Advanced Engineering Materials

Cover image for Vol. 13 Issue 7

Special Issue: Materials Process Engineering: Nantes 2010

July, 2011

Volume 13, Issue 7

Pages 531–620

  1. Cover Picture

    1. Top of page
    2. Cover Picture
    3. Contents
    4. Editorial
    5. Communications
    1. (Adv. Eng. Mater. 7/2011)

      Version of Record online: 30 JUN 2011 | DOI: 10.1002/adem.201190018

      Thumbnail image of graphical abstract

      The cover shows the predicted velocity of the liquid steel along with the argon in a vertical plane passing through the porous plugs. Further details can be found in the article by Bellot et.al. on page 543.

  2. Contents

    1. Top of page
    2. Cover Picture
    3. Contents
    4. Editorial
    5. Communications
    1. (Adv. Eng. Mater. 7/2011) (pages 531–535)

      Version of Record online: 30 JUN 2011 | DOI: 10.1002/adem.201190017

  3. Editorial

    1. Top of page
    2. Cover Picture
    3. Contents
    4. Editorial
    5. Communications
    1. Materials Process Engineering: Nantes 2010 (page 537)

      Jean-Pierre Bellot and Frédéric Bernard

      Version of Record online: 20 JUN 2011 | DOI: 10.1002/adem.201100134

  4. Communications

    1. Top of page
    2. Cover Picture
    3. Contents
    4. Editorial
    5. Communications
    1. Multiphase Model for Predicting the Elimination of Inclusions inside a Liquid-Steel Ladle (pages 538–542)

      Pascal Gardin, Ségolène Gauthier, Marie Simonnet and Jean Lehmann

      Version of Record online: 15 APR 2011 | DOI: 10.1002/adem.201000361

      Thumbnail image of graphical abstract

      Secondary metallurgy in steelmaking generates harmful non-metallic inclusions that are removed by injecting argon in the steel bath. The inclusions are transported by the flows induced by the rising argon bubbles and are absorbed by the slag layer on the top of the liquid bath. The paper describes the modeling of inclusion elimination by the different fluid phases.

    2. 3D Modeling of the Aggregation of Oxide Inclusions in a Liquid Steel Ladle: Two Numerical Approaches (pages 543–549)

      Ismael Lis Alves Daoud, Nicolas Rimbert, Alain Jardy, Benoît Oesterlé, Stéphane Hans and Jean-Pierre Bellot

      Version of Record online: 11 APR 2011 | DOI: 10.1002/adem.201000355

      Thumbnail image of graphical abstract

      The balanced equation for a population of oxide inclusions in a gas stirred ladle with aggregation mechanism is coupled with hydrodynamic modeling. To obtain the solution of this equation two approaches are used: the classes-method (CM) and the QMOM. The simulation results show the equivalence of these methods and their respective advantages are presented.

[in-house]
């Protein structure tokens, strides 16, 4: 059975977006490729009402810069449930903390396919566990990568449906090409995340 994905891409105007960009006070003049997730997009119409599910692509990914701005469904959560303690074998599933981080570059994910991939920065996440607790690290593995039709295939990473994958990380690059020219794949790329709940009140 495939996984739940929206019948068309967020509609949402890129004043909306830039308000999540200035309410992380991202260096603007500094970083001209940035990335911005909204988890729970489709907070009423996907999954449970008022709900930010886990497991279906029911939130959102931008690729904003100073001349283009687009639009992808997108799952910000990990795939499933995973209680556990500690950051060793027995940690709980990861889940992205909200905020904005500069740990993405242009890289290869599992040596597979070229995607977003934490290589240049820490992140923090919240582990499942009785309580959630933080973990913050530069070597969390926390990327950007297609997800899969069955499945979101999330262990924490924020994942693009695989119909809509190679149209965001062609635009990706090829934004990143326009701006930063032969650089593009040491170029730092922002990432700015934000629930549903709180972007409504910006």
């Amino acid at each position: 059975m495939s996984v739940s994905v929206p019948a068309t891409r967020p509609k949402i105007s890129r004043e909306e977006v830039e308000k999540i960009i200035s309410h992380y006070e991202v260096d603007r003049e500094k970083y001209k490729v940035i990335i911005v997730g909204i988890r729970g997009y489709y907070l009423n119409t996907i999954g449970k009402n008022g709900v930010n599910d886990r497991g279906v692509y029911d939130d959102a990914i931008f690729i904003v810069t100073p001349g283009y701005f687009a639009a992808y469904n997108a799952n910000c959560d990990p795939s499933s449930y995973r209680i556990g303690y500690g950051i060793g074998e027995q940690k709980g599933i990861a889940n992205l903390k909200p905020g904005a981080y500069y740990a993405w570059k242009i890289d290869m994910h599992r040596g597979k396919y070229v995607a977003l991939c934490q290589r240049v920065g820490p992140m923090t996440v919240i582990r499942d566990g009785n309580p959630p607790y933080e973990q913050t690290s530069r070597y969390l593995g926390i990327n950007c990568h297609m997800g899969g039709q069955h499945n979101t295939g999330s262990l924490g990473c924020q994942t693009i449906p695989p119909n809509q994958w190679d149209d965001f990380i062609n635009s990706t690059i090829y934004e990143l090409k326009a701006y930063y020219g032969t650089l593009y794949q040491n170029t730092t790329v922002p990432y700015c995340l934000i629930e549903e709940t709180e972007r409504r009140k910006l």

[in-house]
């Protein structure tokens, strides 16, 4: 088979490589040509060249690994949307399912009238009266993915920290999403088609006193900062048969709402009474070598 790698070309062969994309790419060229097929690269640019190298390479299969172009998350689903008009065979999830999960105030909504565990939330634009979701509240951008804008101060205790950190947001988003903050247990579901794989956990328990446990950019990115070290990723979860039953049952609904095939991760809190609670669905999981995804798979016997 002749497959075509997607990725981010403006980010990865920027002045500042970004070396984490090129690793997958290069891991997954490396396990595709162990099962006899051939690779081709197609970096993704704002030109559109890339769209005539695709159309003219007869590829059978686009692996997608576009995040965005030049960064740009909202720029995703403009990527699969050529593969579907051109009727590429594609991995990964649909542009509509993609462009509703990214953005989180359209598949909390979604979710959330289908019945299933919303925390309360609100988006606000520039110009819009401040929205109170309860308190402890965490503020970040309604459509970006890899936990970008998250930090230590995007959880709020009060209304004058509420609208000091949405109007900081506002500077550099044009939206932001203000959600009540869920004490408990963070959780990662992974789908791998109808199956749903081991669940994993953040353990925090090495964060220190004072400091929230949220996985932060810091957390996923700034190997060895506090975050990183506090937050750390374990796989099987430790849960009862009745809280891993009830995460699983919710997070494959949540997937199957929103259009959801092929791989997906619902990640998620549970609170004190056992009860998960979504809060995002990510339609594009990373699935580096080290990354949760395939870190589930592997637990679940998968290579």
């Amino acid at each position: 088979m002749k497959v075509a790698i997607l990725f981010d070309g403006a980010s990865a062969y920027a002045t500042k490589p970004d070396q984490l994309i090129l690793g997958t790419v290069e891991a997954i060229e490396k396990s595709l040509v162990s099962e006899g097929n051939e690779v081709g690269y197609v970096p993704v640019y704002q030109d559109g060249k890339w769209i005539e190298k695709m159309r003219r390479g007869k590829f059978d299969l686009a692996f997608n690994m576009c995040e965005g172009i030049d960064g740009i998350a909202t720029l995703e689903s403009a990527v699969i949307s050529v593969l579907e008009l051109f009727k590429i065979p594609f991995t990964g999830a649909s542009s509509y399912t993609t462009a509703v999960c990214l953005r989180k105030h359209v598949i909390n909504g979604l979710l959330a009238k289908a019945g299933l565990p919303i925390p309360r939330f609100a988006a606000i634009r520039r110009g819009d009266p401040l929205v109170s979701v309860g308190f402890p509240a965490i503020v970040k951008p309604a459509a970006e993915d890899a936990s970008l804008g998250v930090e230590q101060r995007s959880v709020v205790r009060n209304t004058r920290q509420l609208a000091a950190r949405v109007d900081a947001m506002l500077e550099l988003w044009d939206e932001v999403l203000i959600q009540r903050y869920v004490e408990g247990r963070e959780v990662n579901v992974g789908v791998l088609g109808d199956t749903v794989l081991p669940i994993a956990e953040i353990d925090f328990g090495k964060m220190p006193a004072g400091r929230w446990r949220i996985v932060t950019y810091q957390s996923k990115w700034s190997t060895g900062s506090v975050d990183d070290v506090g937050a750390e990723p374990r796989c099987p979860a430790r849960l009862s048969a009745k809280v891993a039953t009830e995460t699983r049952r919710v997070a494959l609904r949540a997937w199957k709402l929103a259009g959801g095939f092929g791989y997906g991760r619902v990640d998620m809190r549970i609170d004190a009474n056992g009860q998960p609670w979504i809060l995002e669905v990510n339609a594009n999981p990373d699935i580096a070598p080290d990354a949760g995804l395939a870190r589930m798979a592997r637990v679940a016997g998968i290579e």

3. Physical Modeling of Inclusion Approach to the Steel–Slag Interface with Focus on Hydrodynamic Interactions (pages 550–555)

      Yassine Ferchichi and Hervé Duval

      Version of Record online: 6 MAY 2011 | DOI: 10.1002/adem.201000357

      Thumbnail image of graphical abstract

      Hydrodynamic interactions between a polymer sphere and a glycerin/silicone oil interface is investigated experimentally. It is found that the variations of the hydrodynamic correction factor as a function of the particle-to-interface distance depends essentially on the capillary number and on the viscosity ratio: the range of the hydrodynamic interactions increases for larger viscosity ratios and smaller capillary numbers.

    4. Interface, Flows and Transfer in an Electromagnetic Process Devoted to Liquid/Liquid Extraction (pages 556–562)

      Cyril Courtessole and Jacqueline Etay

      Version of Record online: 18 APR 2011 | DOI: 10.1002/adem.201000352

      Thumbnail image of graphical abstract

      During recent years, the SIMAP laboratory has performed a large number of theoretical/experimental studies on the oscillation of surfaces or interfaces under the action of two-frequency induction. The work reported here is based on the specific case of an Sb/LiF system aimed at modelling a nuclear reactor using molten salts.

    5. On the Formation of White-Spot Defects in a Superalloy VAR Ingot (pages 563–569)

      Jean François Grignard, Aude Soller, Julien Jourdan, Jean-Pierre Bellot and Alain Jardy

      Version of Record online: 15 APR 2011 | DOI: 10.1002/adem.201000366

      Thumbnail image of graphical abstract

      For the production of nickel-based superalloys for the aerospace industry, strict control of the macrostructure of the product is necessary to avoid the appearance of potentially fatal defects. Our study focuses on the prevention of “white spots” in VAR IN 718 ingots and intends to determine the origins of this defect as well as its melting kinetics.

    6. Influence of Transport Mechanisms on Macrosegregation Formation in Direct Chill Cast Industrial Scale Aluminum Alloy Ingots (pages 570–580)

      Miha Založnik, Arvind Kumar, Hervé Combeau, Marie Bedel, Philippe Jarry and Emmanuel Waz

      Version of Record online: 12 APR 2011 | DOI: 10.1002/adem.201000341

      Thumbnail image of graphical abstract

      The formation of macrosegregation in direct chill casting of a 7449 aluminum alloy is investigated with a multiscale solidification model. The model describes the nucleation on grain refiner particles, and the growth, motion and packing of free-floating globular grains, and accounts for all couplings between these phenomena. The interactions of the solute transport by grain motion, natural convection and shrinkage-induced flow and their role in the formation of macrosegregation are analyzed.